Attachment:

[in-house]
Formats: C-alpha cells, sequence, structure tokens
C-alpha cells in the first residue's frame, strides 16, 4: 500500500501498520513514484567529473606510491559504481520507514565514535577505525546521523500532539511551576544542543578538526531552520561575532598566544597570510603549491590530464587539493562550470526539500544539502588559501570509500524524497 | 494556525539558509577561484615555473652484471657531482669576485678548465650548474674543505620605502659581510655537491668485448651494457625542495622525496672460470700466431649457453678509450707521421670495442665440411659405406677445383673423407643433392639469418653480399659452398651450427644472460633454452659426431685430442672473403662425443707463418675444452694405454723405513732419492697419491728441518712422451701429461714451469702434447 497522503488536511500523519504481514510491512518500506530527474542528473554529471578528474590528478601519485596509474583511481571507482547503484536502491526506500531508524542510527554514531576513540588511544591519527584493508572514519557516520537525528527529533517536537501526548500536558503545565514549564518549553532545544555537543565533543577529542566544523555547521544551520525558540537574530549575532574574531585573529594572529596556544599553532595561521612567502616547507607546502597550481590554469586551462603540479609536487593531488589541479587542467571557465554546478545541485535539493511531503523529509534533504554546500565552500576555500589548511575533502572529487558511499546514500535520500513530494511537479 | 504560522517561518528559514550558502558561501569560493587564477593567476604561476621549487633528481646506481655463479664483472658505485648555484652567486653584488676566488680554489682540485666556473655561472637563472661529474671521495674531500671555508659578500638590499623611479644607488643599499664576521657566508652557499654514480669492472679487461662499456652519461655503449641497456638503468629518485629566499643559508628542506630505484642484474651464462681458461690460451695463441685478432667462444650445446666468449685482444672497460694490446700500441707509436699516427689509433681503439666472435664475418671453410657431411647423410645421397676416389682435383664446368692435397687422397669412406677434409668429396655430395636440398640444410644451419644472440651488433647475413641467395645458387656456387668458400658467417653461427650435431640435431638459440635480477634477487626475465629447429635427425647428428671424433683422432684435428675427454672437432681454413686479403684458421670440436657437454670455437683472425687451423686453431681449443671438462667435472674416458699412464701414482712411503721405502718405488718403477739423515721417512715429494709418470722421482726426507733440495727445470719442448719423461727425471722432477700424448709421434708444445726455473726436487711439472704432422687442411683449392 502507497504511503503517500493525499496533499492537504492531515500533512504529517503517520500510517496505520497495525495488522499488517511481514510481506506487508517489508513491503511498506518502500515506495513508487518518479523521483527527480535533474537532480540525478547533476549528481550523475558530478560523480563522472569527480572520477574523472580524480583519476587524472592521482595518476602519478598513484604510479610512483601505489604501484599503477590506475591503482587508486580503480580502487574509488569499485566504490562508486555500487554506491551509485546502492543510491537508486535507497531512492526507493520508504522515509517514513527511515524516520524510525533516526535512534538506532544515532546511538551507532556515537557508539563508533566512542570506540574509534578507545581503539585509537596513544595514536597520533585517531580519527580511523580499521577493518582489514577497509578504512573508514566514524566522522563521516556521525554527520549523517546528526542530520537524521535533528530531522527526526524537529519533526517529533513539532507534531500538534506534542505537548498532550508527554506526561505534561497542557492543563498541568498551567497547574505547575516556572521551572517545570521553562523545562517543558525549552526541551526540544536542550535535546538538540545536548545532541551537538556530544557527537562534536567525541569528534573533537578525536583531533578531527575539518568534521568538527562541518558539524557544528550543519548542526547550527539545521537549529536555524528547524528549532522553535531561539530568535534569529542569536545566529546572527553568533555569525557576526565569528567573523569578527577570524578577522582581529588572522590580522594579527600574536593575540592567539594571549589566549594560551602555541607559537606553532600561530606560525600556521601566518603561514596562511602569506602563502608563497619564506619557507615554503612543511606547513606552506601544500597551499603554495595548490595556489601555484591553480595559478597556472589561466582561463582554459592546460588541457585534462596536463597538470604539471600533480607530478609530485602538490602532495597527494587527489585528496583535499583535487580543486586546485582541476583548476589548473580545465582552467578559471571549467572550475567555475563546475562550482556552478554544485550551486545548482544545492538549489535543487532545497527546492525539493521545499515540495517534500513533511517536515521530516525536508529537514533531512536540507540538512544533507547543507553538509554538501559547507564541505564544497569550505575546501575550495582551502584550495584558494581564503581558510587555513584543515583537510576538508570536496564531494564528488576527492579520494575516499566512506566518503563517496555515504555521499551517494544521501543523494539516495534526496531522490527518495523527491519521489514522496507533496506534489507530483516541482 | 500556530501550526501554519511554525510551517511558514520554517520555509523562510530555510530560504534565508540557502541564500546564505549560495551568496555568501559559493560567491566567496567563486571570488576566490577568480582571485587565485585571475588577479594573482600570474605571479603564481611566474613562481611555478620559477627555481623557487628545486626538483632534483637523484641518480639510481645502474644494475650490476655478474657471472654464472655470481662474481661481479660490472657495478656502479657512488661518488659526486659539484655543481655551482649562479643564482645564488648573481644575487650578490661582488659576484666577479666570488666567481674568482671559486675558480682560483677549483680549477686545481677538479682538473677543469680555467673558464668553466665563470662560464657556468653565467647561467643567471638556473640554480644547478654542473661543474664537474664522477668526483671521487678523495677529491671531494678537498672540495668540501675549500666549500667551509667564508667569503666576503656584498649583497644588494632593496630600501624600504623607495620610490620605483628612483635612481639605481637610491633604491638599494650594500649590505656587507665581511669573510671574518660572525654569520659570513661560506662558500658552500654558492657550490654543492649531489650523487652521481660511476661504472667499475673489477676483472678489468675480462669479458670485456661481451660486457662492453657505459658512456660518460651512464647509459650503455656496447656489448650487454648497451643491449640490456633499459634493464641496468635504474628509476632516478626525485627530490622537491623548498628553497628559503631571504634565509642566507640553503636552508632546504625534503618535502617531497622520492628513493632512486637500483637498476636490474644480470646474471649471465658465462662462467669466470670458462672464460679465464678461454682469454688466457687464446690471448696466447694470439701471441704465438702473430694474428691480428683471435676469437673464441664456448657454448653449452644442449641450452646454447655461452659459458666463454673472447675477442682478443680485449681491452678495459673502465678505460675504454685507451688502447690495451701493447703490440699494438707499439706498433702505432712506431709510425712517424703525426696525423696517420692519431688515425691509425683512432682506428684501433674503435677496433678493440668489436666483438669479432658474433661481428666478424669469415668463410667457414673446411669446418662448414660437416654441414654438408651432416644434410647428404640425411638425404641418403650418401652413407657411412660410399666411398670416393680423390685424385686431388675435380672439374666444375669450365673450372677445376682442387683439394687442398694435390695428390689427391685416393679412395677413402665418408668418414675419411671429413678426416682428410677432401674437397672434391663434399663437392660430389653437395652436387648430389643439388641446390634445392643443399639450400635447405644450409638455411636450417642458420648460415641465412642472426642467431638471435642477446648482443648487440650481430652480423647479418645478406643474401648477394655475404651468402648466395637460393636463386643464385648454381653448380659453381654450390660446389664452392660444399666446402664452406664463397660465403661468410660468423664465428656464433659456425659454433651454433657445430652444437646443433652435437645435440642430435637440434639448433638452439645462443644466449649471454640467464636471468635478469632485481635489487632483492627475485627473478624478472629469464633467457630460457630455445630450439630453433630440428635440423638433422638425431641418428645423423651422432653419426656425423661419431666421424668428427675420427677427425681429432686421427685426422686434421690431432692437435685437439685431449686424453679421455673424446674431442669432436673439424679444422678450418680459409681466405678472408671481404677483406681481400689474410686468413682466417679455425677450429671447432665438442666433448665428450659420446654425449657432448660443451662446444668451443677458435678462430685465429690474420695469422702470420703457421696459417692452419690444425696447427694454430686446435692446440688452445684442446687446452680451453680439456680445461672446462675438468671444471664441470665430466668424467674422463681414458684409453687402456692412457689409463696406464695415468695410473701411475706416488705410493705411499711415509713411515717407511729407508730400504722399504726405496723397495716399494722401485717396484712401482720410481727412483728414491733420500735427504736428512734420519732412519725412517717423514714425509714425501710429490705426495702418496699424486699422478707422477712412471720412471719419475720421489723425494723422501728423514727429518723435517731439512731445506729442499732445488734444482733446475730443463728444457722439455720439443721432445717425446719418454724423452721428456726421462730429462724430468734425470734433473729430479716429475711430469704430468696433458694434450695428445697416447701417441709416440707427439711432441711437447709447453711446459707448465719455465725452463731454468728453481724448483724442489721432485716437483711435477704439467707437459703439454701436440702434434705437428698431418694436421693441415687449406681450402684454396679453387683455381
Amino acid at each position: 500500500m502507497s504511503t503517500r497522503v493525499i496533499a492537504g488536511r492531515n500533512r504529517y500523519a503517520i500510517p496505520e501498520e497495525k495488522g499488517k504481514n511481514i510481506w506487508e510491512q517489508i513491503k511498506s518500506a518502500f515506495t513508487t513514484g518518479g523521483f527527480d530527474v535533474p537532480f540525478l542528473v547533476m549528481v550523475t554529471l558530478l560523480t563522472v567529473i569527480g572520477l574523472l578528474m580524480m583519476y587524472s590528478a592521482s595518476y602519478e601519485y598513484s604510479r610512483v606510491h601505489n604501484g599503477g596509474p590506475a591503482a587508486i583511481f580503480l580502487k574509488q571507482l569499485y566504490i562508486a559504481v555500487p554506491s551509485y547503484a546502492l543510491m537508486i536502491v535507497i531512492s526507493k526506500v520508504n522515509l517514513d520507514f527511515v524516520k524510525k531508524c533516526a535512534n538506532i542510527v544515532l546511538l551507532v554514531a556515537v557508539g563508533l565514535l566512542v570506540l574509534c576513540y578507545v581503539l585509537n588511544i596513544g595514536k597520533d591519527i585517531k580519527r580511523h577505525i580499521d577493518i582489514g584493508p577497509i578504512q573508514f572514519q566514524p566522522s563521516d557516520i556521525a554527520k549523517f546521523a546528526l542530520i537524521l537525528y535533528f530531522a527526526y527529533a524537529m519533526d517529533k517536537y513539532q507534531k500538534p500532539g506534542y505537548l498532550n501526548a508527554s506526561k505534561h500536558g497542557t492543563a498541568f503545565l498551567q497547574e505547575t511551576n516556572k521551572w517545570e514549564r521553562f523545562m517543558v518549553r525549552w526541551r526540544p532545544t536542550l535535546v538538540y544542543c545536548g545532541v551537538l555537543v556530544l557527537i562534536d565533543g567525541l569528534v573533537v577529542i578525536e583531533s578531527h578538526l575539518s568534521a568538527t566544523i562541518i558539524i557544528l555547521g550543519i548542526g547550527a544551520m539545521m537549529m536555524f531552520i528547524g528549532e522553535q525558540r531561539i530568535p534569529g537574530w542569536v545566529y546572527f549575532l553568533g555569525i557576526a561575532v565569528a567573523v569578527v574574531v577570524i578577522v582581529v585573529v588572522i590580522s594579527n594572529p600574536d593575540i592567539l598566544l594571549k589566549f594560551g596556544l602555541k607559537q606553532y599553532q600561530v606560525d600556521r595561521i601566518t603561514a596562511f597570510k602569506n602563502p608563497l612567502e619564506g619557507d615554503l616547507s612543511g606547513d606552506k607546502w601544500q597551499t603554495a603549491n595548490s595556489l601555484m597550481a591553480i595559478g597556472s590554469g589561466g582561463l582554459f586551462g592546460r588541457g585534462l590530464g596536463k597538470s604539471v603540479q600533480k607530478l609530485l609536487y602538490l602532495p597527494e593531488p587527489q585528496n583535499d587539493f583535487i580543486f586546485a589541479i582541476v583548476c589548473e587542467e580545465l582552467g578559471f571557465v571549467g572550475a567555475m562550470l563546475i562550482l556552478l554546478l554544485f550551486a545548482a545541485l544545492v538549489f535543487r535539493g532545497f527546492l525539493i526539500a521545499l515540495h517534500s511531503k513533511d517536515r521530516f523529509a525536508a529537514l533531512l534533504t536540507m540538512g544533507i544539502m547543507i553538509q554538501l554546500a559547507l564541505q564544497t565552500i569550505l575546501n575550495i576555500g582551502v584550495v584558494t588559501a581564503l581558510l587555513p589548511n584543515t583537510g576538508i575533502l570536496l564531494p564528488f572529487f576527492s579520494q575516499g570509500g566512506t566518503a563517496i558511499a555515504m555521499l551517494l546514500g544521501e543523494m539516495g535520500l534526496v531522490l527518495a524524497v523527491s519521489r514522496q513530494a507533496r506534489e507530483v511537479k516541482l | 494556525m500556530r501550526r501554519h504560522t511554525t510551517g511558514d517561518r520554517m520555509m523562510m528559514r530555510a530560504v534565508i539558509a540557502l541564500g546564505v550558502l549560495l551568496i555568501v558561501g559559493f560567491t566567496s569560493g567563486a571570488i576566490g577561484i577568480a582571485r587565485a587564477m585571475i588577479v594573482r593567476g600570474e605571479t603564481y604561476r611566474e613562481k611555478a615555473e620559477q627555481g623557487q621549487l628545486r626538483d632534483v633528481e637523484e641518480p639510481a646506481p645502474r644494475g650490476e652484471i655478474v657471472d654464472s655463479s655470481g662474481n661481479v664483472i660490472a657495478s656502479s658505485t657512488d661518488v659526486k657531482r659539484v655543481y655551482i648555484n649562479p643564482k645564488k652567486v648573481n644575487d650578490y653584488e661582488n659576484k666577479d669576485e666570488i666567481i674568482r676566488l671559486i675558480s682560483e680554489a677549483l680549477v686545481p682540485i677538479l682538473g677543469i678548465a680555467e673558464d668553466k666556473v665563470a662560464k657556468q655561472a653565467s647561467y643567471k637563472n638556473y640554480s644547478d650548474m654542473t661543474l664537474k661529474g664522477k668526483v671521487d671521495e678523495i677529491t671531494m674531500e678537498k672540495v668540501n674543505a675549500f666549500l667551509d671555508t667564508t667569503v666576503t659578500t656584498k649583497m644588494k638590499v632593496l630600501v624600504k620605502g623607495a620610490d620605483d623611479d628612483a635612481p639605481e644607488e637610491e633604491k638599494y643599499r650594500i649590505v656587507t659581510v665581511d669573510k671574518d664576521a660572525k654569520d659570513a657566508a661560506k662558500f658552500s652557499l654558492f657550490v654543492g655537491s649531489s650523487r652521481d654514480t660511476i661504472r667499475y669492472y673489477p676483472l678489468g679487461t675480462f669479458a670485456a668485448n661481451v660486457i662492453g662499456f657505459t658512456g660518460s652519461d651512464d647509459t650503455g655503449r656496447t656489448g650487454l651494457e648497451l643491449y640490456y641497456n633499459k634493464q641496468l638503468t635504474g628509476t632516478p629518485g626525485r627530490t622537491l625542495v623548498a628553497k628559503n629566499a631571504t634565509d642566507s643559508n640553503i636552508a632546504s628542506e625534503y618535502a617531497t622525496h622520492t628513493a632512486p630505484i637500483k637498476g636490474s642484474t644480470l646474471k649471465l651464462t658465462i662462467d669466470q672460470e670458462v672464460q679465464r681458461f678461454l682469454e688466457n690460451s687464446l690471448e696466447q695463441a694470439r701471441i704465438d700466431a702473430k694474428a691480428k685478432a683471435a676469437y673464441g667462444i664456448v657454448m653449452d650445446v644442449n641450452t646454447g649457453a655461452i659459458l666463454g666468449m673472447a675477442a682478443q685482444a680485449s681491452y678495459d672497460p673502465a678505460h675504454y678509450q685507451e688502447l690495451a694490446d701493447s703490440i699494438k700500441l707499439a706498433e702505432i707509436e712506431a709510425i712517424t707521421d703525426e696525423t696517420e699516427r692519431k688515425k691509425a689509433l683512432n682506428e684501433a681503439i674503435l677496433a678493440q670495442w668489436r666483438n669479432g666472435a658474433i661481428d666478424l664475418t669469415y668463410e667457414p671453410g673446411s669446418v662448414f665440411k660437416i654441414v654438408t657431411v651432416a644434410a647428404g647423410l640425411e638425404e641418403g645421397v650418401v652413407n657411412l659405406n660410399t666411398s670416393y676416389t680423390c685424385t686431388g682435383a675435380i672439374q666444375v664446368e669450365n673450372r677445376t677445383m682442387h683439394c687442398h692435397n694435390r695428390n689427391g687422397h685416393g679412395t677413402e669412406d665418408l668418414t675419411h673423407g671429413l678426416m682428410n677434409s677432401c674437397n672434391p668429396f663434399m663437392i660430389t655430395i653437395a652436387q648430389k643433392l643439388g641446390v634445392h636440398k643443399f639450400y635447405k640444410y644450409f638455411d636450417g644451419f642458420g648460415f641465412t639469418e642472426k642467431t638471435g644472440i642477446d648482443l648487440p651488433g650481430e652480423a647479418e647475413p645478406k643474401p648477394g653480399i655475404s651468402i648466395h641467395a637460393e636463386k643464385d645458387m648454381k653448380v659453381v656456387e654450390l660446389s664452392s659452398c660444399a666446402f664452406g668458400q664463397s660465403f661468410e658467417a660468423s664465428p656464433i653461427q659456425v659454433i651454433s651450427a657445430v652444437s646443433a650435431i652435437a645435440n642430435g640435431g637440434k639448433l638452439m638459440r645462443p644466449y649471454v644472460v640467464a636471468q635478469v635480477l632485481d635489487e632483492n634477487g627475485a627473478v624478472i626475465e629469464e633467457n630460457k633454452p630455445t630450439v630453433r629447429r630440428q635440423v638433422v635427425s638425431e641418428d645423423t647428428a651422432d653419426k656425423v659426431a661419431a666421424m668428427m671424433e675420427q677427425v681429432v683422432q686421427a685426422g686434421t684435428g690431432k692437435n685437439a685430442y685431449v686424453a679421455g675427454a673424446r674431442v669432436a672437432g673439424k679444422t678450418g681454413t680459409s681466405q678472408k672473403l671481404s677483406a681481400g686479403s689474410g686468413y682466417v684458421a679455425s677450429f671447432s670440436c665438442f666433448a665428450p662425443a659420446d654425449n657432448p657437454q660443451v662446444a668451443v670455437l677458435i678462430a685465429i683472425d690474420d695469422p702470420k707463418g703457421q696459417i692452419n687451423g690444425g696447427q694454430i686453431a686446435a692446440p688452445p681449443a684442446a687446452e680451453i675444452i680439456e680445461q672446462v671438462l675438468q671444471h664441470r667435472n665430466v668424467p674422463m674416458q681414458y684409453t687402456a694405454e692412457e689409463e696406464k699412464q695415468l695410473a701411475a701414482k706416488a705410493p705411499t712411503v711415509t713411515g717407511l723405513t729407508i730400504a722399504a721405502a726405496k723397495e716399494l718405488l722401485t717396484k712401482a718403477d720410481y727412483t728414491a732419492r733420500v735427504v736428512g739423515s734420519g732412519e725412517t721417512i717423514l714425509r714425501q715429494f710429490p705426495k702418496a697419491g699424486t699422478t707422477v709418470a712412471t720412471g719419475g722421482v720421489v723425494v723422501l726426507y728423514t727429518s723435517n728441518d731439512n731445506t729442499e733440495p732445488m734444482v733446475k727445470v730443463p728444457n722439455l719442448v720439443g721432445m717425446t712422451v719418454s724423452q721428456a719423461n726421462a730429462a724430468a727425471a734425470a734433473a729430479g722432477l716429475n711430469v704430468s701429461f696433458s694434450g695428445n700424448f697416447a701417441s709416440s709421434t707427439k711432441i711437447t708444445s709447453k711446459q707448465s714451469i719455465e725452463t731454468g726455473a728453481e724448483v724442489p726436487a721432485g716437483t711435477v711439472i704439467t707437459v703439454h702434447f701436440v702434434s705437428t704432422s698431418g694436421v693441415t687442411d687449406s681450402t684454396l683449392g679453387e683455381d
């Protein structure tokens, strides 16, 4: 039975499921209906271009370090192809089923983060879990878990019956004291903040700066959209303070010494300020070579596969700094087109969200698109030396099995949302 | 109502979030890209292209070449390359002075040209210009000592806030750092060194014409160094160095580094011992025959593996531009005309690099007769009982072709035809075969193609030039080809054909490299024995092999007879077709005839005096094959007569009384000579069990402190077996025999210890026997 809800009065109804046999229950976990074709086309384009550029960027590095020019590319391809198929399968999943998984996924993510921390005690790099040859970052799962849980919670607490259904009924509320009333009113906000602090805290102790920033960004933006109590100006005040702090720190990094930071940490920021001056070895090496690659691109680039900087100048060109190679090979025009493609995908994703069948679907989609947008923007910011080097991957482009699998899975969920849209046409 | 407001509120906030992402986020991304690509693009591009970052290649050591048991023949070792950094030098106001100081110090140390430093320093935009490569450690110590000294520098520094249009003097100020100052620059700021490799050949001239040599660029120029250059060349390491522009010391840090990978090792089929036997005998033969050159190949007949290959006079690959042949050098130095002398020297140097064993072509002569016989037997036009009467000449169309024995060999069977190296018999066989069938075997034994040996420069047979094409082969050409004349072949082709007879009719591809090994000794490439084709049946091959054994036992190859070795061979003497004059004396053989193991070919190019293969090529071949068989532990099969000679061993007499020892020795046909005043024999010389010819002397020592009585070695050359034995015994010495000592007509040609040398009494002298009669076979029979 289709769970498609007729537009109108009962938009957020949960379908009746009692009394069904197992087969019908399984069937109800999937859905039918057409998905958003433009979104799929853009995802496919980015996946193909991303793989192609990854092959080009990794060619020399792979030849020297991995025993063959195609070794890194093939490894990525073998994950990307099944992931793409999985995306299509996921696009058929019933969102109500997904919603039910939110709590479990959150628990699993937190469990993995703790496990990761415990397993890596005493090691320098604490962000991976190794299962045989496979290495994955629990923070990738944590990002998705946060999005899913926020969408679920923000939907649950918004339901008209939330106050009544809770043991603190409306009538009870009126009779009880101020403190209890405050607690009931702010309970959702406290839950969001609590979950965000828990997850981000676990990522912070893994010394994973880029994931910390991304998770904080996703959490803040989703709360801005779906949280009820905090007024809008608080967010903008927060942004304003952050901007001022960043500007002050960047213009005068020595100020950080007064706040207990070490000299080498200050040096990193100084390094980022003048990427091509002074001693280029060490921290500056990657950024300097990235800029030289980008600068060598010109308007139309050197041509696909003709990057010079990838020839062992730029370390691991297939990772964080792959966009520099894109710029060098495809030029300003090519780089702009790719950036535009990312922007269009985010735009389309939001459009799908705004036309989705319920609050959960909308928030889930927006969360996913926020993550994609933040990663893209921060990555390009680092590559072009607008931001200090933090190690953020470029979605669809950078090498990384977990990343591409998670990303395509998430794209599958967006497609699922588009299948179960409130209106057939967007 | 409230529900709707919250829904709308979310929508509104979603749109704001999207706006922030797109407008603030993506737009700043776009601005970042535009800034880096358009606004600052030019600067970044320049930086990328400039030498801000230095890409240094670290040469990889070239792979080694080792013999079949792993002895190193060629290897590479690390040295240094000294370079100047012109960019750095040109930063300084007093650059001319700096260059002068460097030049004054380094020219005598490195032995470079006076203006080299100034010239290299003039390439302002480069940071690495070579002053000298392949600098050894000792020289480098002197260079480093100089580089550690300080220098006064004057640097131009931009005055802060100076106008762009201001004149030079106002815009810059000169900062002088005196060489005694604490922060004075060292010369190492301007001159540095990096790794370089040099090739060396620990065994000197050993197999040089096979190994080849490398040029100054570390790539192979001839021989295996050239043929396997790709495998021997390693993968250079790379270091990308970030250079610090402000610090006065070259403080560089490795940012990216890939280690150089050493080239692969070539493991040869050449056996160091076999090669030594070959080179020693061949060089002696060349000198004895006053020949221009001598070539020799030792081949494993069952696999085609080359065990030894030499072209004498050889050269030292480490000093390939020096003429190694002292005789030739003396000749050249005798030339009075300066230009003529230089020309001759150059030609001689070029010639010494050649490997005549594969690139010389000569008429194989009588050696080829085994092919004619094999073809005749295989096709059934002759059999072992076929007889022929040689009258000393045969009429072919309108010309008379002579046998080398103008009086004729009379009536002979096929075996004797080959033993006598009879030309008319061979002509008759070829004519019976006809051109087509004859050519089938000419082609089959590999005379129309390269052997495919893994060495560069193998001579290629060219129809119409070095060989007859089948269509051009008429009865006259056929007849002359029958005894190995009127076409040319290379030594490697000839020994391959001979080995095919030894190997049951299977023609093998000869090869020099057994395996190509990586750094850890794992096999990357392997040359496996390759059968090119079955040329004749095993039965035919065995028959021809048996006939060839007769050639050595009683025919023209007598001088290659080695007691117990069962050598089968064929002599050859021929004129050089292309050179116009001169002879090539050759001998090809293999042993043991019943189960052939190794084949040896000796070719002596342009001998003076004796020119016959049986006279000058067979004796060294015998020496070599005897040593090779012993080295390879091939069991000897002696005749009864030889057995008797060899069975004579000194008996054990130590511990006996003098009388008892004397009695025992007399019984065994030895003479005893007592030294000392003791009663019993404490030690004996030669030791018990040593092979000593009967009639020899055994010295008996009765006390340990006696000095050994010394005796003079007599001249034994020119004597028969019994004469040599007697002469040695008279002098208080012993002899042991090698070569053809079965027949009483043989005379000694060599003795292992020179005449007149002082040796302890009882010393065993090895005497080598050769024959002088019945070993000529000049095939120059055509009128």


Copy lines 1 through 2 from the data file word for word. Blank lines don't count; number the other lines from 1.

[in-house]
Formats: C-alpha cells, sequence, structure tokens